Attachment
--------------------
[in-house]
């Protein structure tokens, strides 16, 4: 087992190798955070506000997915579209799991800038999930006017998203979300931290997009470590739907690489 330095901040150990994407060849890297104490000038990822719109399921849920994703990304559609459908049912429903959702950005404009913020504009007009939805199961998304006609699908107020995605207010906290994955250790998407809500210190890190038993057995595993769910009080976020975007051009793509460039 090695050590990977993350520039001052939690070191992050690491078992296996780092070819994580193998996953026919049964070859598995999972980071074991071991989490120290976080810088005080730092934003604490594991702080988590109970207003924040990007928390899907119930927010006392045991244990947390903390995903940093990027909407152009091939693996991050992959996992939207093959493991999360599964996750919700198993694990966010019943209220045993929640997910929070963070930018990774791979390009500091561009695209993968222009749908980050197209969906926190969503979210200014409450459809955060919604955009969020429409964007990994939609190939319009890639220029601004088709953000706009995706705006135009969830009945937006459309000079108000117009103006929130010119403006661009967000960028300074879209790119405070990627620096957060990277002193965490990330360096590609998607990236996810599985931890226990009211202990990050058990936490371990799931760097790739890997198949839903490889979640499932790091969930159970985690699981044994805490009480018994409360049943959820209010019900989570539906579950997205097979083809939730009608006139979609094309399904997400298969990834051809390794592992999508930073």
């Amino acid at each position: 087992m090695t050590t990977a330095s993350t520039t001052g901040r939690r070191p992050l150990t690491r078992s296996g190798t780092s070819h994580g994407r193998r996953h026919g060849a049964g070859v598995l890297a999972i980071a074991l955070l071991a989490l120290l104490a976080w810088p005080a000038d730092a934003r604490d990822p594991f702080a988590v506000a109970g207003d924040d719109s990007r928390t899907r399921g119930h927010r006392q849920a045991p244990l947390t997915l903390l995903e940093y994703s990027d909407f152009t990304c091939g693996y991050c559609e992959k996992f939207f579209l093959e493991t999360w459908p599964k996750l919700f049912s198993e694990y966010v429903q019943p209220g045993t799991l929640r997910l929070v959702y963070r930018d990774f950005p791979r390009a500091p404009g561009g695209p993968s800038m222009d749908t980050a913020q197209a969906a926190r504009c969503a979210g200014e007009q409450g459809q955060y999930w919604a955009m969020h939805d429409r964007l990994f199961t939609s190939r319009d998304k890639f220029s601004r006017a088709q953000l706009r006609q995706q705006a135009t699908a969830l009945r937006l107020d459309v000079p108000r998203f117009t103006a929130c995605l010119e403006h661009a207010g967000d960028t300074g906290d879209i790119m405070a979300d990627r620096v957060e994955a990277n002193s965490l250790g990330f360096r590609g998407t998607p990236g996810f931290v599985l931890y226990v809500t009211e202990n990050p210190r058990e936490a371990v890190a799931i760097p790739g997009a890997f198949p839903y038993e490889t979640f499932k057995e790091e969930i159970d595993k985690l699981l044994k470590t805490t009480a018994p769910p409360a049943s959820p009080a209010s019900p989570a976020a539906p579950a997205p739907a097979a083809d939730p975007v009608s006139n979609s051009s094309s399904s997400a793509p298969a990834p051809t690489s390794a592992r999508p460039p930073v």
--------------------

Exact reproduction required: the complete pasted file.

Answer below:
[in-house]
């Protein structure tokens, strides 16, 4: 087992190798955070506000997915579209799991800038999930006017998203979300931290997009470590739907690489 330095901040150990994407060849890297104490000038990822719109399921849920994703990304559609459908049912429903959702950005404009913020504009007009939805199961998304006609699908107020995605207010906290994955250790998407809500210190890190038993057995595993769910009080976020975007051009793509460039 090695050590990977993350520039001052939690070191992050690491078992296996780092070819994580193998996953026919049964070859598995999972980071074991071991989490120290976080810088005080730092934003604490594991702080988590109970207003924040990007928390899907119930927010006392045991244990947390903390995903940093990027909407152009091939693996991050992959996992939207093959493991999360599964996750919700198993694990966010019943209220045993929640997910929070963070930018990774791979390009500091561009695209993968222009749908980050197209969906926190969503979210200014409450459809955060919604955009969020429409964007990994939609190939319009890639220029601004088709953000706009995706705006135009969830009945937006459309000079108000117009103006929130010119403006661009967000960028300074879209790119405070990627620096957060990277002193965490990330360096590609998607990236996810599985931890226990009211202990990050058990936490371990799931760097790739890997198949839903490889979640499932790091969930159970985690699981044994805490009480018994409360049943959820209010019900989570539906579950997205097979083809939730009608006139979609094309399904997400298969990834051809390794592992999508930073």
């Amino acid at each position: 087992m090695t050590t990977a330095s993350t520039t001052g901040r939690r070191p992050l150990t690491r078992s296996g190798t780092s070819h994580g994407r193998r996953h026919g060849a049964g070859v598995l890297a999972i980071a074991l955070l071991a989490l120290l104490a976080w810088p005080a000038d730092a934003r604490d990822p594991f702080a988590v506000a109970g207003d924040d719109s990007r928390t899907r399921g119930h927010r006392q849920a045991p244990l947390t997915l903390l995903e940093y994703s990027d909407f152009t990304c091939g693996y991050c559609e992959k996992f939207f579209l093959e493991t999360w459908p599964k996750l919700f049912s198993e694990y966010v429903q019943p209220g045993t799991l929640r997910l929070v959702y963070r930018d990774f950005p791979r390009a500091p404009g561009g695209p993968s800038m222009d749908t980050a913020q197209a969906a926190r504009c969503a979210g200014e007009q409450g459809q955060y999930w919604a955009m969020h939805d429409r964007l990994f199961t939609s190939r319009d998304k890639f220029s601004r006017a088709q953000l706009r006609q995706q705006a135009t699908a969830l009945r937006l107020d459309v000079p108000r998203f117009t103006a929130c995605l010119e403006h661009a207010g967000d960028t300074g906290d879209i790119m405070a979300d990627r620096v957060e994955a990277n002193s965490l250790g990330f360096r590609g998407t998607p990236g996810f931290v599985l931890y226990v809500t009211e202990n990050p210190r058990e936490a371990v890190a799931i760097p790739g997009a890997f198949p839903y038993e490889t979640f499932k057995e790091e969930i159970d595993k985690l699981l044994k470590t805490t009480a018994p769910p409360a049943s959820p009080a209010s019900p989570a976020a539906p579950a997205p739907a097979a083809d939730p975007v009608s006139n979609s051009s094309s399904s997400a793509p298969a990834p051809t690489s390794a592992r999508p460039p930073v």